El VIH en la región de Oriente Medio y Norte de África se concentra entre determinadas poblaciones, como hombres que mantienen relaciones sexuales con otros hombres, trabajadoras sexuales y personas que usan drogas. Más información, en inglés, está disponible abajo.

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By Louise Redvers

Rates of new HIV infections and AIDS-related deaths are rising faster in the Middle East and North Africa than anywhere else globally.  According to the latest data available from the Joint UN Programme on HIV and AIDS (UNAIDS), there are 230,000 people living with HIV in the 21 countries that make up the organization’s definition of the Middle East and North Africa (MENA). 

Iraqi women hold pictures of hemophiliac relatives who died from AIDS-related illnesses (AFP)

This is still a very low prevalence of 0.1 percent - compared to parts of southern Africa where one in four people have HIV. Yet while the most-affected regions are now reducing their new infection rates and AIDS-related deaths, and increasing their treatment reach, the opposite is happening in MENA.

In 2013 the region lost 15,000 people to the disease, a 66 percent increase on 2005, and despite new infections declining globally by 38 percent since 2001, in MENA they have risen over the same period. “It’s not the absolute level of HIV in the region that we should be concerned about - serious though it is - but it’s the slope of the growth curve that is alarming,”  said Shereen El Feki, a leading HIV activist and former vice-chair of the Global Commission on HIV and the Law.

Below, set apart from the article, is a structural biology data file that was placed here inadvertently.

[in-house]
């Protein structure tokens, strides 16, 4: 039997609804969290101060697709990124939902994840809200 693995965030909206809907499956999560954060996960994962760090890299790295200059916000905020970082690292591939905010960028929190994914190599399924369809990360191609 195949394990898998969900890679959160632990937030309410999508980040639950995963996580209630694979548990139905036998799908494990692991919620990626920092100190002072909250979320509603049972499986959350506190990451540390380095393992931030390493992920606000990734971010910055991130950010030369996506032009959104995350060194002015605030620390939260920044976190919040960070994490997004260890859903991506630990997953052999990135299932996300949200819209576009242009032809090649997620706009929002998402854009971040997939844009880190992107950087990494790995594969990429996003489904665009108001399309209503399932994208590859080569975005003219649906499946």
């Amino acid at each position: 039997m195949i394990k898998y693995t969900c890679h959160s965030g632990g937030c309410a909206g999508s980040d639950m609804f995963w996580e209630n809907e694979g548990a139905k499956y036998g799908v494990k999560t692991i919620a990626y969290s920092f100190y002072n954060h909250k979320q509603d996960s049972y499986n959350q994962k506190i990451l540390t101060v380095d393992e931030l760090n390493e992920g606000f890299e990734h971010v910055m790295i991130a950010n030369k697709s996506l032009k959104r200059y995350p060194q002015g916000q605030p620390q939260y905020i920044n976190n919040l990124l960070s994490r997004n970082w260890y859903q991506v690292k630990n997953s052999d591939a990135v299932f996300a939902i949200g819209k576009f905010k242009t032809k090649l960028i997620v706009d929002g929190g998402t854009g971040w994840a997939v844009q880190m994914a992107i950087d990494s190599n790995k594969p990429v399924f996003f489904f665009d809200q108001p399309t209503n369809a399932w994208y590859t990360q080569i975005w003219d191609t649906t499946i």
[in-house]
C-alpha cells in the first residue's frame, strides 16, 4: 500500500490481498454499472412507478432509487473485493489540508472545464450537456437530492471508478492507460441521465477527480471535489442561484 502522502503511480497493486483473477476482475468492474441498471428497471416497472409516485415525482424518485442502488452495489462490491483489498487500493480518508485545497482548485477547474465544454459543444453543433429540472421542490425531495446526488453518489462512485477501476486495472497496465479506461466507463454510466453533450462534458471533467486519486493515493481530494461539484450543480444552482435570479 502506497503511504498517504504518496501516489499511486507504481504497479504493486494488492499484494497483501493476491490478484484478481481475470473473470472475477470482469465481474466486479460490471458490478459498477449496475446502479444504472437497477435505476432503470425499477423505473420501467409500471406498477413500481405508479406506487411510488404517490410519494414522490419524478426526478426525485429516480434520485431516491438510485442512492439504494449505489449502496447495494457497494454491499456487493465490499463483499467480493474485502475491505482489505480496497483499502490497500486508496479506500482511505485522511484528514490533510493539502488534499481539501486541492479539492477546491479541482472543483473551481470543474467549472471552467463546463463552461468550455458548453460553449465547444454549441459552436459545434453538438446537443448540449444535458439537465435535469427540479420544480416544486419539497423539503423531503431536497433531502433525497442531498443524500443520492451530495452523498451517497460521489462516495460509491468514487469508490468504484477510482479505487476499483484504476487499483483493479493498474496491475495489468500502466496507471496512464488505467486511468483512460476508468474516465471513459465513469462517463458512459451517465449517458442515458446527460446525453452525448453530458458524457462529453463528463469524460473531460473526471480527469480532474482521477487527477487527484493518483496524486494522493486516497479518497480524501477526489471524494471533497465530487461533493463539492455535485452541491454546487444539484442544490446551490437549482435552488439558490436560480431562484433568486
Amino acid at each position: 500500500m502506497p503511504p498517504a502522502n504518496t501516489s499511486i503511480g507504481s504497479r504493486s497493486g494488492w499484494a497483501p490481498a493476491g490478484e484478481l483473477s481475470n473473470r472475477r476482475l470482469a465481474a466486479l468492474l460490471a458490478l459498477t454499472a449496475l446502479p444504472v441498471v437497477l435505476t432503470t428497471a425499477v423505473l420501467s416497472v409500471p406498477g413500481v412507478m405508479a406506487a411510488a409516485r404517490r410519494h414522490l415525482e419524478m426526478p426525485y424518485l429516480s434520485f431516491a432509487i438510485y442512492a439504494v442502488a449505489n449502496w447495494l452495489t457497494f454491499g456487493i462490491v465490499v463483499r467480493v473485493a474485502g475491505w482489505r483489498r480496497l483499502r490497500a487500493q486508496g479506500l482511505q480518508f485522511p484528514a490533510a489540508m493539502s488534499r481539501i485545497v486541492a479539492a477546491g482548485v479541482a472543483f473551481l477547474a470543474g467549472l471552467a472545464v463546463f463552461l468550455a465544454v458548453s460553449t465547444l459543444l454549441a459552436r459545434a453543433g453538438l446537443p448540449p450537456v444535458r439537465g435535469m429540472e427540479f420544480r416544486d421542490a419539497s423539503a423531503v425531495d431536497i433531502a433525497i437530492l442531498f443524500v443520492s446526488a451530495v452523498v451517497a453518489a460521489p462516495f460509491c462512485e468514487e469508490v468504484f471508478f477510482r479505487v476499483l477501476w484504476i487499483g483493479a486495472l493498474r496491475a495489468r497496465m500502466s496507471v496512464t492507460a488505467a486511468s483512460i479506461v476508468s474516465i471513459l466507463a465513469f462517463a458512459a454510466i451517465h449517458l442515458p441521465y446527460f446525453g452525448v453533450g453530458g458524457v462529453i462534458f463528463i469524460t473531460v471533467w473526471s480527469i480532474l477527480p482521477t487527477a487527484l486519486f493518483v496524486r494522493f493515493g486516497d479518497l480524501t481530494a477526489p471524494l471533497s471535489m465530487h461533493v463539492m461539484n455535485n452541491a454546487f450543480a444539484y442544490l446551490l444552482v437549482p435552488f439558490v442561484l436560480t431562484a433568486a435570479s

“For the moment HIV in MENA is a concentrated epidemic among certain key populations - such as men-who-have-sex-with-men, female sex workers, people who use drugs,” she explained. “They are engaged in practices and behaviours that are socially and religiously condemned, and in the vast majority of countries in the region, all three are illegal.”

“These populations are in the shadows, and governments have difficulties engaging with them because even if the Ministry of Health stretches out one hand, then the Ministry of Interior may stretch out the other and put them in prison,” El Feki, the author of Sex and the Citadel, a book exploring sexuality in the Arab world, added.

Stigmatisation of at-risk groups

Owing to stigmatization around the behaviours that expose people to HIV/AIDS in MENA, there are no totally reliable figures on infection rates, and even UNAIDS gives a range of between 160,000 and 330,000 of people living with HIV. “It’s very difficult to know the actual incidence and prevalence rates because people are afraid to be tested if they are in those risk categories for all sorts of reasons, including that they may end up in prison,” Paul Galatowitsch, an adjunct professor in the School of Public Health at New York Medical College and executive director of New York-based disease strategies consultancy Health Clear Strategies (HSC), told IRIN.

Dr Ali Feizzadeh, regional strategic information adviser with UNAIDS MENA acknowledged there were surveillance gaps. “Syria, Lebanon and Iraq, plus a few others in the region, have not been able to have any estimation of the size of their HIV epidemic, and for the case of Syria and Iraq even any report on the actual number of people receiving treatment,” he said.

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